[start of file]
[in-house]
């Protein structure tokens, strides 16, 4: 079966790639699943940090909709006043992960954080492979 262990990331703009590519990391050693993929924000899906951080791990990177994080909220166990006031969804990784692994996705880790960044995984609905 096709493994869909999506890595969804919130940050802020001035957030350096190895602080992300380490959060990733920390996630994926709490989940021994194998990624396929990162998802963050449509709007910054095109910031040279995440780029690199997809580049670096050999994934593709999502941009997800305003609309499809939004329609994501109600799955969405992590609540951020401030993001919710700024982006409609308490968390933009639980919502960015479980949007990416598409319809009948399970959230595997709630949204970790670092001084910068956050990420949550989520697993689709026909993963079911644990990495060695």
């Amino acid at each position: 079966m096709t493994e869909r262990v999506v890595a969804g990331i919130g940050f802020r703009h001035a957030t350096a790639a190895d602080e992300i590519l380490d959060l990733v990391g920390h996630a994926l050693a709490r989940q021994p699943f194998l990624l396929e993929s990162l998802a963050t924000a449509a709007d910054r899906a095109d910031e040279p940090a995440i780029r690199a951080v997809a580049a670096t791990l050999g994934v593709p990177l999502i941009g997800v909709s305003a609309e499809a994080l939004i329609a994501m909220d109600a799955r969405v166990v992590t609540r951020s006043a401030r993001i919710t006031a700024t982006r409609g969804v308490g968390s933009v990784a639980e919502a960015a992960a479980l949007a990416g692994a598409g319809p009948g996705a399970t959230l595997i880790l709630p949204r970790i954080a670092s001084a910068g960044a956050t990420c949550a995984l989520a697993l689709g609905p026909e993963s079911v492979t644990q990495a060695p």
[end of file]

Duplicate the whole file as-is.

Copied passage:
[in-house]
């Protein structure tokens, strides 16, 4: 079966790639699943940090909709006043992960954080492979 262990990331703009590519990391050693993929924000899906951080791990990177994080909220166990006031969804990784692994996705880790960044995984609905 096709493994869909999506890595969804919130940050802020001035957030350096190895602080992300380490959060990733920390996630994926709490989940021994194998990624396929990162998802963050449509709007910054095109910031040279995440780029690199997809580049670096050999994934593709999502941009997800305003609309499809939004329609994501109600799955969405992590609540951020401030993001919710700024982006409609308490968390933009639980919502960015479980949007990416598409319809009948399970959230595997709630949204970790670092001084910068956050990420949550989520697993689709026909993963079911644990990495060695």
């Amino acid at each position: 079966m096709t493994e869909r262990v999506v890595a969804g990331i919130g940050f802020r703009h001035a957030t350096a790639a190895d602080e992300i590519l380490d959060l990733v990391g920390h996630a994926l050693a709490r989940q021994p699943f194998l990624l396929e993929s990162l998802a963050t924000a449509a709007d910054r899906a095109d910031e040279p940090a995440i780029r690199a951080v997809a580049a670096t791990l050999g994934v593709p990177l999502i941009g997800v909709s305003a609309e499809a994080l939004i329609a994501m909220d109600a799955r969405v166990v992590t609540r951020s006043a401030r993001i919710t006031a700024t982006r409609g969804v308490g968390s933009v990784a639980e919502a960015a992960a479980l949007a990416g692994a598409g319809p009948g996705a399970t959230l595997i880790l709630p949204r970790i954080a670092s001084a910068g960044a956050t990420c949550a995984l989520a697993l689709g609905p026909e993963s079911v492979t644990q990495a060695p």